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Clinical Case

CLINICAL CASE | Anterior Temporal Lobe Degeneration

A 67-year-old woman was dining with her family when she was not able to recognize a food she commonly ate. She had been an empathetic person but recently has begun to be self-centered and unconcerned about others’ feelings, including those of her daughter, with whom she was close. She had been socially dominant and extraverted, but recently lost that dominance, and has become neurotic and introverted. She had been a successful travel agent and had visited many countries worldwide, but she was now unable to recall the names of many of the places she had visited multiple times.

Over the next 2 years, her condition progressed, so that she was unable to recognize familiar people, words, and objects. Despite having normal calculation abilities, she stopped controlling her own finances. Around this time, her eating behavior changed. She also expressed socially inappropriate behaviors. For example, she developed a preference for sweets and condiments, and sometimes she ate condiments as food. She also tried to eat nonfood items. Her basic sensory and motor functions were unaffected, as were her visuospatial functions and episodic memory. Her speech and language were grammatically correct and fluent.

Figure 16–1A is an MRI from the patient, showing clear and marked degeneration of the right anterior temporal lobe; Figure 16–1B is an MRI from a healthy person at a similar placement within the anterior temporal lobe. Degeneration is manifested both as a reduction in the gray and white matter of the anterior temporal lobe and insular region, as well as a corresponding expansion of the lateral sulcus and other temporal lobe sulci (eg, rostral superior temporal sulcus). Notice that other brain regions (eg, head of caudate nucleus) appear normal.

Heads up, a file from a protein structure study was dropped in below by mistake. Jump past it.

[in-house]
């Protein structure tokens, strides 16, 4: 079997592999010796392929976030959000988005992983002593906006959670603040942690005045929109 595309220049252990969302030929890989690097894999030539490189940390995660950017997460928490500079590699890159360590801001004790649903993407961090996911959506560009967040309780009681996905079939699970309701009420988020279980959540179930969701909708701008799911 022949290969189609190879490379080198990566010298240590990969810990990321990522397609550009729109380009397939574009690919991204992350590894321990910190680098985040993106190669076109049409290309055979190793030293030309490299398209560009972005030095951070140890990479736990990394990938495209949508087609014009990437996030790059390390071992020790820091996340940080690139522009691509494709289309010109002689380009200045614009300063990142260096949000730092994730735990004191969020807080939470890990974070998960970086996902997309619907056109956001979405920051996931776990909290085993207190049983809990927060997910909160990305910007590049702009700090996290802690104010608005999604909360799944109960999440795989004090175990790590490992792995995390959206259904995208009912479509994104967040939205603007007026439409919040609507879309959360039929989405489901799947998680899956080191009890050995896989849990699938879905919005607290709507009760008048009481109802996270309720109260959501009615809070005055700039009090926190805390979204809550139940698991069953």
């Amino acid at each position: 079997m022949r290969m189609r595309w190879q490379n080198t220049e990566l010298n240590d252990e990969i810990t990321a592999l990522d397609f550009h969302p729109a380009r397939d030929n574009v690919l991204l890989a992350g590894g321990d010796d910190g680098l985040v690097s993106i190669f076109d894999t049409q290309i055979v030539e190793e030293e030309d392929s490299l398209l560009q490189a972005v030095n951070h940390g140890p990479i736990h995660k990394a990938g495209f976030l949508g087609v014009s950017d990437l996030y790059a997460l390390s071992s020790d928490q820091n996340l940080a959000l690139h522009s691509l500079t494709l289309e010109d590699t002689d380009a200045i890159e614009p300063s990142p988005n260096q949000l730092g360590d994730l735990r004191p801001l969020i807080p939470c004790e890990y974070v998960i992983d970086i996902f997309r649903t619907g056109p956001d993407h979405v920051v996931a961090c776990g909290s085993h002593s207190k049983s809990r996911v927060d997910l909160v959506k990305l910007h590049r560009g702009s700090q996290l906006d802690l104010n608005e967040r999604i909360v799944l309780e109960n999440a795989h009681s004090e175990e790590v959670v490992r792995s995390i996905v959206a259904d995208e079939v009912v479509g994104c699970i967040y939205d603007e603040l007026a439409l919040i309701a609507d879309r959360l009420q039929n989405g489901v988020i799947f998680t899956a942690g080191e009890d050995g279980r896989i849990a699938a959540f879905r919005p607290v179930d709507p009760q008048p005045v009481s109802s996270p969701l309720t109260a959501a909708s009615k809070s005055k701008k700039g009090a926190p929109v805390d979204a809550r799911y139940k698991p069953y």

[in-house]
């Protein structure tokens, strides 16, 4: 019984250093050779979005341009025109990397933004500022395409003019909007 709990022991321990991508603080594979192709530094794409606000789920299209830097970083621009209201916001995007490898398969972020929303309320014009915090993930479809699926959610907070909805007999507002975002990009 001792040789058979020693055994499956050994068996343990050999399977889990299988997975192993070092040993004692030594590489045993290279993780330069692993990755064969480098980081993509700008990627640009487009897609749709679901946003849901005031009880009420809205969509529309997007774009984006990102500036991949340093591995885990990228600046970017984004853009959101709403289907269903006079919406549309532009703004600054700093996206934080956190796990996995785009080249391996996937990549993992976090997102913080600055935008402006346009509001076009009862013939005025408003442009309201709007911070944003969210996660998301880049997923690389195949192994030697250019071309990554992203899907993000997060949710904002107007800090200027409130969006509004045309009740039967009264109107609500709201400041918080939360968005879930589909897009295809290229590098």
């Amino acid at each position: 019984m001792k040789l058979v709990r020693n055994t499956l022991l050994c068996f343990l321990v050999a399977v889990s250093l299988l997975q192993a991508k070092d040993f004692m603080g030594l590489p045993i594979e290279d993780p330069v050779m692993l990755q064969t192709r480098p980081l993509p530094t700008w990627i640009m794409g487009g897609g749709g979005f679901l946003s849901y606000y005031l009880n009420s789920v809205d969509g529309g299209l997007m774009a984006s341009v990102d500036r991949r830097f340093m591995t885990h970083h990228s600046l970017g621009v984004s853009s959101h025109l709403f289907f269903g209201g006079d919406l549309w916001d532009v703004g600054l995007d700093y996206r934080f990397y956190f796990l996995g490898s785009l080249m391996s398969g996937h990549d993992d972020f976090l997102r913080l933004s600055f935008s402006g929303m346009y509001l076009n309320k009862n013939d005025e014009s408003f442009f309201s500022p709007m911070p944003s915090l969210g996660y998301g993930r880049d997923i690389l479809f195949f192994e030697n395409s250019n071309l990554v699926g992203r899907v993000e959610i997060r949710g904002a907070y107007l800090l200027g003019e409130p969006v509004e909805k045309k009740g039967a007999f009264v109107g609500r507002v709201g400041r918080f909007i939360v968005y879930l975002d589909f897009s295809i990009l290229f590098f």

Answer the following question based on your reading of this chapter.

1. Where in the temporal lobe is there degeneration and why is there a regional reduction in gray matter?

2. Why is the space of the lateral sulcus expanded?

3. What are the general classes of function of the anterior temporal lobe?

4. Degeneration also encompasses the insular cortex. What are some functions of the insular cortex?

Key neurological signs and corresponding damaged brain structures Frontotemporal dementia

Considering the constellation of behavioral signs, the progressive nature of the signs, and the radiological pattern of neural degeneration, the patient is suffering from a form of frontotemporal dementia, a progressive degenerative disease characterized by loss of parts of the frontal and/or anterior temporal lobe; it can be lateralized. In this patient, it is primarily right-sided.

Brodmann’s area 38, amygdala, and corticocortical connections

Brodmann’s area 38, the cortex of the temporal pole (see Figure 2–18), has corticocortical interconnections with other limbic cortical areas, including orbitofrontal cortex; it is interconnected with the amygdala, as well. These areas form a network, so that the personality changes, oral tendencies, and semantic impairments are difficult to attribute to a single structure.

References

Gainotti G, Barbier A, Marra C. ...

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